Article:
In government-controlled areas, torture and ill-treatment in detention and enforced disappearances remain systematic, also for people who recently sought to return. Torture, including in some cases sexual violence, and ill-treatment, was also perpetrated by armed groups, on occasion leading to the deaths of some detainees. In northern Aleppo, members of the SNA scaled up the arrests of individuals with alleged ties to the Kurdish People’s Protection Units, or YPG; or with the self-administration authorities. Many of those detained were initially forcibly conscripted by the YPG, and are thereby now being doubly victimized.
The attack on Al-Sina’a prison in Hasakah city in north-east Syria on 20 January is a stark reminder of the threat that Da’esh still poses in the area and the vulnerability of civilians living there. The fighting in and around the prison killed hundreds while attacks to push back Da’esh caused significant civilian property damage and destruction.
This prison facility, and others in north-eastern Syria, hold some 10,000 suspected Da’esh fighters and other men allegedly affiliated with the group. The attack highlighted the plight of hundreds of boys in their teens held in insufferable conditions for almost four years. Meanwhile, their mothers and younger siblings are amongst the nearly 58,000 people – including 37,000 children – who remain unlawfully deprived of their liberty in Al-Hawl and Rawj camps. The already extremely precarious humanitarian situation and security situation there continues to be exacerbated by murders and deadly clashes. It is a disaster.
The need for repatriations is now more urgent than ever, even as momentum for this is finally growing. We commend the countries that have repatriated their nationals, but at the current speed, it may take decades to empty the camps. Excellences, you must move faster.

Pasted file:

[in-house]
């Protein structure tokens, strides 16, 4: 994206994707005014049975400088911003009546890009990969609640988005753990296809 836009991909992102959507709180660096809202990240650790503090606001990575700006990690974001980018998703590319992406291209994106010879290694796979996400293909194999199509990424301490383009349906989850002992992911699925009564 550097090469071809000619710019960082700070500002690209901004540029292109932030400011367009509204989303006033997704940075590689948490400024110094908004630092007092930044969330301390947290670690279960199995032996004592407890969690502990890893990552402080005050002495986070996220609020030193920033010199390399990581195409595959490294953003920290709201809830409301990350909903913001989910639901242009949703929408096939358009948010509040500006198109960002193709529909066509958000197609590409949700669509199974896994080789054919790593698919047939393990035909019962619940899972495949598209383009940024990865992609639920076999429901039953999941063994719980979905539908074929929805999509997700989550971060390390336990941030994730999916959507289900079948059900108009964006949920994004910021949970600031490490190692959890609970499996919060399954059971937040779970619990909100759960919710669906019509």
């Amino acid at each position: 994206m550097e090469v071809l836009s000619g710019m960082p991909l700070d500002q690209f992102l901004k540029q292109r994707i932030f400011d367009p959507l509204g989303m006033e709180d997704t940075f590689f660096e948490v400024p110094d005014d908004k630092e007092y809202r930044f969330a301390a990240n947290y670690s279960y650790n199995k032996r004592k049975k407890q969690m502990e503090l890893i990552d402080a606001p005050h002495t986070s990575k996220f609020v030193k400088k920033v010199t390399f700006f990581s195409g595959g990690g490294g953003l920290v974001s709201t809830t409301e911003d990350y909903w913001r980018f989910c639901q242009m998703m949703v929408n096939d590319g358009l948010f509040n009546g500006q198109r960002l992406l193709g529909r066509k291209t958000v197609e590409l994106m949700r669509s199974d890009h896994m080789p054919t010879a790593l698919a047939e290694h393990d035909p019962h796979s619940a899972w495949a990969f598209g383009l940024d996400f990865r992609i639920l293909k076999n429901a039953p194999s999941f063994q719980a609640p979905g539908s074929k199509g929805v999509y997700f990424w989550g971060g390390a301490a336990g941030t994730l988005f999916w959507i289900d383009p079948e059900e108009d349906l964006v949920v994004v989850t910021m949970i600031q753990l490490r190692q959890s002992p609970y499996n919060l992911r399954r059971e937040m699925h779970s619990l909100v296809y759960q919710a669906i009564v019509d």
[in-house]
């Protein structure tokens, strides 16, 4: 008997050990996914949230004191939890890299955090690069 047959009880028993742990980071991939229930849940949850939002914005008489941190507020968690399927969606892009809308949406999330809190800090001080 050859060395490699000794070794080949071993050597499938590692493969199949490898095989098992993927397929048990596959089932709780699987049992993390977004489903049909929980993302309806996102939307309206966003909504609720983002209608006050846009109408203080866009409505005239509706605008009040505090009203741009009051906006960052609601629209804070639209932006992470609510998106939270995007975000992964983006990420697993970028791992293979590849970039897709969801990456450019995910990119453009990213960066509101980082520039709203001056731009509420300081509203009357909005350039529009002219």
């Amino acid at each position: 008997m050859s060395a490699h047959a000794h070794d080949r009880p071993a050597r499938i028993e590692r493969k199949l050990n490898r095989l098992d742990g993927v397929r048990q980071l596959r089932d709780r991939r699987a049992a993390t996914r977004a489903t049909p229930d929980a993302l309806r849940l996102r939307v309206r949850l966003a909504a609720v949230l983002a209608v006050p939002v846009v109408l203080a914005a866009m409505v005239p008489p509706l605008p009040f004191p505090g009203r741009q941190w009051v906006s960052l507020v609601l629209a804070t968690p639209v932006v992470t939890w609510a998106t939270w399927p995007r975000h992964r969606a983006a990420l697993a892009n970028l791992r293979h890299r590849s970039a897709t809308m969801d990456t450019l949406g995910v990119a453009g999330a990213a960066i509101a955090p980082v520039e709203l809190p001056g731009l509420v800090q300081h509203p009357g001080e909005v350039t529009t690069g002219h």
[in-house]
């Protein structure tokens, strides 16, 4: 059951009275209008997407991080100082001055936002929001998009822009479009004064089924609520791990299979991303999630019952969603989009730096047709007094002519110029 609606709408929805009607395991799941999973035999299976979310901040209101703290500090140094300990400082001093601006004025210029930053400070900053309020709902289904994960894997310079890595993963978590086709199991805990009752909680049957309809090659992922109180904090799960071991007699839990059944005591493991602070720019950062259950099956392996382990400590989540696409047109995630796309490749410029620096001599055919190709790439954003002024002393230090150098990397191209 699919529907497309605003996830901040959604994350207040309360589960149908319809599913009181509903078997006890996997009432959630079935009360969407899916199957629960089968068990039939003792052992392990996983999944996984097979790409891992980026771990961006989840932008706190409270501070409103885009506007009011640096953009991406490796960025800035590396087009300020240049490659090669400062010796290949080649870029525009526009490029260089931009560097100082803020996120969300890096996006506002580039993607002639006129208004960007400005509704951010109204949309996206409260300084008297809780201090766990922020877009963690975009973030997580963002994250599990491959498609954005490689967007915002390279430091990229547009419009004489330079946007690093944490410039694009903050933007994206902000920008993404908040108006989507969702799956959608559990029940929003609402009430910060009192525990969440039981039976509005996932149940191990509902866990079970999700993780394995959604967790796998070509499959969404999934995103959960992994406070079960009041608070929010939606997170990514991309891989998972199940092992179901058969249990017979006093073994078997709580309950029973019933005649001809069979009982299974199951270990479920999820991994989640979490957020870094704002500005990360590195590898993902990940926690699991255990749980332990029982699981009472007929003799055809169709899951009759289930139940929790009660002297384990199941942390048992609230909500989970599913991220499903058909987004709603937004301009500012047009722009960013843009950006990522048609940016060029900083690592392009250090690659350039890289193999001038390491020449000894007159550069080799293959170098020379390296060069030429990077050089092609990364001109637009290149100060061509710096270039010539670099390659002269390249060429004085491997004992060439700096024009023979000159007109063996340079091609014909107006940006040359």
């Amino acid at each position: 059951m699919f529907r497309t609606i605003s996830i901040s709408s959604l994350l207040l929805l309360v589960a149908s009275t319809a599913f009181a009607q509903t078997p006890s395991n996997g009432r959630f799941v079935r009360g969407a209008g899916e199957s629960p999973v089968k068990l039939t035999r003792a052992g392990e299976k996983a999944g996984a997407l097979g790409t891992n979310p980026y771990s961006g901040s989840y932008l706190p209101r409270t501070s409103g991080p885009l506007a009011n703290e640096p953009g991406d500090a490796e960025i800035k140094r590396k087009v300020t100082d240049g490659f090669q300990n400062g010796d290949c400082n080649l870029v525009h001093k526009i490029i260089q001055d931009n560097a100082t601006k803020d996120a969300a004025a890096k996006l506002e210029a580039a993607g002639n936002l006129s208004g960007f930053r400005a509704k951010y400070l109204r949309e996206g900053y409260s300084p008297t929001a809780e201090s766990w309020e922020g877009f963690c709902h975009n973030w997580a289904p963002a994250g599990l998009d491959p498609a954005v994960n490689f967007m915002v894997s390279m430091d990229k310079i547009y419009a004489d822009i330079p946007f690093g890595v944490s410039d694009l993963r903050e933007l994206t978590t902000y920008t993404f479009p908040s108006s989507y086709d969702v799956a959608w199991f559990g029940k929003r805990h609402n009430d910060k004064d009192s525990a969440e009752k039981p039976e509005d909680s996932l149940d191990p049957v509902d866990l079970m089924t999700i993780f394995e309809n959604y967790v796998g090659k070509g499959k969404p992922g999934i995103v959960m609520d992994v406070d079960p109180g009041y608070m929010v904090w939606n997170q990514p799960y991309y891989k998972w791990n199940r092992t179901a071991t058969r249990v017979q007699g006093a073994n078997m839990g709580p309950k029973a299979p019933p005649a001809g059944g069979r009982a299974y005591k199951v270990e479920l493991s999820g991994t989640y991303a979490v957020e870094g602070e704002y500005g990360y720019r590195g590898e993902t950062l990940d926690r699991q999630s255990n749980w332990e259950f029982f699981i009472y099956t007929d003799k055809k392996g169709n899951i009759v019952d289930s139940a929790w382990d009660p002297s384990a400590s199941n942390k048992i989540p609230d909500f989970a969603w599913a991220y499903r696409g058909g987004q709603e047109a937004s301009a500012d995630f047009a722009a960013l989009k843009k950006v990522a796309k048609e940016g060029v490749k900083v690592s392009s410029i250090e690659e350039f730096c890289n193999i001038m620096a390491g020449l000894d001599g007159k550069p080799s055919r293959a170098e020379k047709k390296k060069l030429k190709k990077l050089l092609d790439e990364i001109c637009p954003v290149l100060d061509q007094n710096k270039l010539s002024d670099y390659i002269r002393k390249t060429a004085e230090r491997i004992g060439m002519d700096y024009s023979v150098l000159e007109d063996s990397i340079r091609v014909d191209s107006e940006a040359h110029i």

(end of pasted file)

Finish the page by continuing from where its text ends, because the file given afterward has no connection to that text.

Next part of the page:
Mesdames et Messieurs,
The unknown fate of the tens of thousands of missing or forcibly disappeared is one of the Syrian war’s greatest tragedies. We welcome the recent release of the Secretary-General’s landmark report on this issue, and the clear recommendation it made for establishing an international body to clarify the fate and whereabouts of the missing and disappeared and support them and their families.
Discussions should no longer focus on whether or not there is a need to create such a mechanism. The Secretary-General’s report described clearly the gaps in current efforts that a new mechanism can fill: It can provide urgent support to families searching for missing loved ones, notably women who have been at the forefront of advocating for the truth about their missing relatives, and who are often at risk of arrest, harassment or extortion. It can coordinate and consolidate all claims to make clear how many are missing. It can clarify such cases, using new and innovative means that have not been tried yet. And it can advocate with the parties for access to all their places of detention. And in all this, it can develop and ensure a role for families’ associations and all relevant Syrian civil society actors.
Our Commission stands ready to share the considerable wealth of information that we have collected over eleven years with the new mechanism, in line with the consent provided by our sources.
Families have the right to know the fate of their loved ones, and they need our support in this. The time to act is now. Member States, you have a rare opportunity to put your weight behind this meaningful humanitarian effort that will help address the suffering caused by the scourge of missing and disappeared Syrians.
Last, we should not forget those who hold primary responsibility for this situation and who can act swiftly to resolve it: The Syrian state and other parties in this conflict can begin by allowing immediate access by independent monitors such as the ICRC to ALL places of detention they operate. They can permit visits and phone calls by the families. Knowing who is alive and their whereabouts would be a major step forward in breaking the wall of silence around the fate of the missing and the disappeared.
I thank you.
2 HNAP humanitarian update as of 17 October;